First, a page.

Being concerned - Deepstash

deepstash

Beta

deepstash

Beta

Five Things You Notice When You Quit the News

Being concerned

Watching the news makes us feel like we’re doing something when we’re not.

We feel bad ignoring the bad stuff that happens in the world. So we keep watching:  Because watching disasters unfold, even while we do nothing, at least feels a little more compassionate than switching off.

148 SAVES


EXPLORE MORE AROUND THESE TOPICS:

SIMILAR ARTICLES & IDEAS:

Cognitive biases
Cognitive biases

...are common thinking errors that harm our rational decision-making.

We don't always see things as they are. We don't simply glean information through the senses and act on it; inste...

Optimism Bias

Is our tendency to overestimate the odds of our own success compared to other people's. 

Overly optimistic predictions can be dangerous, leading us to waste time and resources pursuing unrealistic goals. In the real world of business, things don't always work out for the best, and it serves us well to know when conditions are not on our side.

How to control the optimism bias
  • Be skeptical of your own rosy expectations for your work. 
  • Assume projects will be more difficult and more expensive than you initially think they will.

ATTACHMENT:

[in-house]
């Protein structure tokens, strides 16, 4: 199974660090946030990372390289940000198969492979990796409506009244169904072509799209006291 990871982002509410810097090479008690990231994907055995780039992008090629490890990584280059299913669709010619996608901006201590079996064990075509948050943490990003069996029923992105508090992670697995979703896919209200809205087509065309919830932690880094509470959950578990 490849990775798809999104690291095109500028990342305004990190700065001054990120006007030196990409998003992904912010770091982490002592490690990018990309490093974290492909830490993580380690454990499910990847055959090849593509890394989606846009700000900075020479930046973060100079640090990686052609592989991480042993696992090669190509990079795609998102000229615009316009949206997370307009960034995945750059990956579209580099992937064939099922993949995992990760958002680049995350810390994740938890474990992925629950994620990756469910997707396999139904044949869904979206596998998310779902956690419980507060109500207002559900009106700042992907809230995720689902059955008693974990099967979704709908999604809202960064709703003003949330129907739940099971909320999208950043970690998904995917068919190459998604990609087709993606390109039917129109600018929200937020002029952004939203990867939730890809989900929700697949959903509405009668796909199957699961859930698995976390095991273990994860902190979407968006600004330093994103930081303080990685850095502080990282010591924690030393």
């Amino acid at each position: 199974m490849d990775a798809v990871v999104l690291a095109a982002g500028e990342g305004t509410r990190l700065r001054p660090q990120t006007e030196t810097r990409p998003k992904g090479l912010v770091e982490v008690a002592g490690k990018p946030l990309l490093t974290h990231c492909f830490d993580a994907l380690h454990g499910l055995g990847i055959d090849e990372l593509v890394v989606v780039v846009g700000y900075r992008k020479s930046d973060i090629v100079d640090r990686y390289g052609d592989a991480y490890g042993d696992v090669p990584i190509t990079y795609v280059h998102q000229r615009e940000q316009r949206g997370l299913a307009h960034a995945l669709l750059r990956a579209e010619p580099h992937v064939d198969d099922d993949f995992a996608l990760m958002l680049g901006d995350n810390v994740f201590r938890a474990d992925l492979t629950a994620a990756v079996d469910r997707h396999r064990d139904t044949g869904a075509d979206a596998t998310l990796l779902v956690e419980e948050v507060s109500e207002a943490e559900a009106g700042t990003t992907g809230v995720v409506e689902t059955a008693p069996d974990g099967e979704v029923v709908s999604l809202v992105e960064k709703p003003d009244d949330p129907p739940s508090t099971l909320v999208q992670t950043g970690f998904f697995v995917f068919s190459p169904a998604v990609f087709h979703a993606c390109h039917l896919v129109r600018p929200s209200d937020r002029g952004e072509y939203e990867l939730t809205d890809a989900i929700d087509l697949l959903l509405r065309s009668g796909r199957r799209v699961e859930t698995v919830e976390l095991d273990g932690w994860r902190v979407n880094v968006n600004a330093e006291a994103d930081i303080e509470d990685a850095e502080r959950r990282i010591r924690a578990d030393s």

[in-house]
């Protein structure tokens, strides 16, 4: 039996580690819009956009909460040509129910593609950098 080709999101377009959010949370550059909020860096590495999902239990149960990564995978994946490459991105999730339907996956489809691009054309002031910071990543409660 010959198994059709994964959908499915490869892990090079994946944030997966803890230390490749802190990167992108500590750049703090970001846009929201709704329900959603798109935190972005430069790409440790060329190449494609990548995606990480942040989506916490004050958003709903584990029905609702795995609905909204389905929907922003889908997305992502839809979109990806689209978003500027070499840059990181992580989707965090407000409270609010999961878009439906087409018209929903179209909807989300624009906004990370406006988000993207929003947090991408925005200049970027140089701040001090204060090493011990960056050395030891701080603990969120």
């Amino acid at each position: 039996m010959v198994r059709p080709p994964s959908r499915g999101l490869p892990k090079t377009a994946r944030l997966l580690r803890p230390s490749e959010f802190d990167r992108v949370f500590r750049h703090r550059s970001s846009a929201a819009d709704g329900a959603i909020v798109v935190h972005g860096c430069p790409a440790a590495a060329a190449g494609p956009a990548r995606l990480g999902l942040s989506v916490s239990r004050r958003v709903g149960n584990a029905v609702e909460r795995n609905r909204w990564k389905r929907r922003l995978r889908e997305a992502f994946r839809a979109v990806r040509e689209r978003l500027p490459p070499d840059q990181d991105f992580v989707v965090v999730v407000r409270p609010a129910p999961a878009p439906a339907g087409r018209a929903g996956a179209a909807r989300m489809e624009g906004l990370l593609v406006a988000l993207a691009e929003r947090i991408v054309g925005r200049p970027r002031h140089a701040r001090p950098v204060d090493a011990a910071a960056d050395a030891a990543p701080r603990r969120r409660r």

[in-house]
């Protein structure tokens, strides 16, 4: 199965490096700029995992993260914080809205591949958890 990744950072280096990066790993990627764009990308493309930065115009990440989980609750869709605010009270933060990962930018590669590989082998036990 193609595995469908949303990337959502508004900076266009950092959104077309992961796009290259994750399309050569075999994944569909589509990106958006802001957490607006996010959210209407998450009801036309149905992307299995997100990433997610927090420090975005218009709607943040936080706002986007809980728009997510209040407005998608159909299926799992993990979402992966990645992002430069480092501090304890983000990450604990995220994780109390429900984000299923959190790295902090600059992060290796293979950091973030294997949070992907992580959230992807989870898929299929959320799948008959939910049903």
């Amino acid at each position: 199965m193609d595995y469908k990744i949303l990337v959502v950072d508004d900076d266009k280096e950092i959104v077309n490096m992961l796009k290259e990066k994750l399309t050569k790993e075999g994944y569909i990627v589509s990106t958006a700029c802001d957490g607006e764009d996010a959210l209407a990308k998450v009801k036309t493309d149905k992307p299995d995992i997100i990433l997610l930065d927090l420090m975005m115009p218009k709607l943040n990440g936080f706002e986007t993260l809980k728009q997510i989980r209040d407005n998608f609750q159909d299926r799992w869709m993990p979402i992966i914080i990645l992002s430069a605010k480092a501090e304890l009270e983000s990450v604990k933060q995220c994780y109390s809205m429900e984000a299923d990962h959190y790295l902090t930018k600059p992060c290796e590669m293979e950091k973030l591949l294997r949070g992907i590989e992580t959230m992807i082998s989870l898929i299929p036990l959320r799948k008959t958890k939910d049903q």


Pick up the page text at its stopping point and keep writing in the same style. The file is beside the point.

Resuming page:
• Don't trust your good ideas to manifest through positive thinking - be ready to fight for them.
  • Trust the numbers. Numbers are firm but fair, and getting intimate with your business's cash flow can help you make more rational decisions.
Informing ourselves

Most people think that we have a responsibility to remain informed, but keeping up with the news can make us feel increasingly anxious, angry and demoralized.

The constant flood of inform...

Find the right dose

According to psychiatrist M.Katherine Shear, many people feel bogged down by the news. 22% of subjects in a 2015 study experienced symptoms of post-traumatic stress disorder after viewing violent images on social media.

We need to view the news, but then also learn to set it aside. Try to find your own dose with emotionally charged news.

Read past the headlines

People regularly share stories based only on headlines. Five or six words are not enough to tell the entire story.

Researchers found that 59 % of shared news links had never been clicked through and read. When you do share a link, try and share a piece of the content from the article, so people understand why you are reacting to it.